A predicted shortage of over 100,000 doctors by 2030 is perhaps the most visible and well-recorded instance of a growing crisis in health care at the national level. It is also by no means the only shortage. Health care worker staffing and skilled talent across all levels of expertise are lagging behind the growing need.
The average age of the population across the US is trending upward and dramatically outpacing overall population growth, and an aging population translates to increased health care needs. A growing wellness culture is also contributing to greater demand for elective and life-enhancing health care services.
Remote and rural areas and underserved populations with reduced access to local services and health care are already suffering from dramatically reduced access to health care as compared to insured city-dwellers. Equal access to health care services across America would instantly and significantly increase this already dramatic shortage.
There are several necessary changes that can help to address this shortage. Reforms in health care services with improved automation around administrative components and greater reliance on medical professionals besides doctors would offer some help. Adjusting the conventional treatment protocols to optimize for better integration, technology use and collaboration could offer some benefits. However, proactive international recruiting and internal education are necessary to address the scale of shortage.
The current political climate is not particularly supportive of foreign talent acquisition, so the solution at scale becomes education. Already, more spaces for students in all health care positions and sectors are being made available, and federal incentives and programs to further encourage enrollment are being actively pursued.
For students, the high demand, rewarding compensation schemes and lasting demand make health care an attractive career option, which may go some way toward filling the gap. Medical school does come with some barriers, including demanding academic prerequisites and a lengthy education track, but there is an enormous diversity of positions available.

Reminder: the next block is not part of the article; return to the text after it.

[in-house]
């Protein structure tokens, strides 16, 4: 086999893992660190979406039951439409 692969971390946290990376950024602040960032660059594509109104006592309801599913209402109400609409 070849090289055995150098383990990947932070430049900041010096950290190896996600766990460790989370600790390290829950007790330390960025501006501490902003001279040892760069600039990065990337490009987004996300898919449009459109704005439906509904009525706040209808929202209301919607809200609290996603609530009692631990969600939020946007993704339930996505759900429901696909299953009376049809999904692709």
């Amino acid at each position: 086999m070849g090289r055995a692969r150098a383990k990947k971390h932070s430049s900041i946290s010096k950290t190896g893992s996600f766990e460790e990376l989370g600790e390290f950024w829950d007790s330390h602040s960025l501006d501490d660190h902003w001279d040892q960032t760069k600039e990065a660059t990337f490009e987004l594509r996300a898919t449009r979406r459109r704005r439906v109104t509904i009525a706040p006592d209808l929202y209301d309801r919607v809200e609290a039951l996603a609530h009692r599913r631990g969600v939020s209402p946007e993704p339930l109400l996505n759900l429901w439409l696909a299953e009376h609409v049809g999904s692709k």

Those who are eager to enter the workforce will find that it is entirely possible to find work with minimal initial education or investment and to “skill-up” as they go. Certificate programs, workshops and continuing education options abound for those who aren’t interested in an extended degree program. Upcoming courses in phlebotomy training and other useful subjects exist for those interested in improving their skills and employability.
Medical office assistants and health aides for home care or institutional care are some of the more accessible positions. Medical technology support is another growing field that opens opportunity to those who are more technically minded and perhaps less interested in a hands-on, face-to-face position. Jobs range from medical coding, an interstitial position between primary care and medical systems, to software programming and equipment operation such as ultrasound and MRI technicians.
There’s also a growing cohort of high-skill professionals outside of the MD designation. Skilled nurses empowered to provide some primary care services and physician assistants could help to meet the growing demand while sidestepping the problematic length of education for full doctors.
Greater awareness of both the health care worker shortage and the remarkable opportunities available is needed to address the shortage before the public health crisis becomes more pronounced.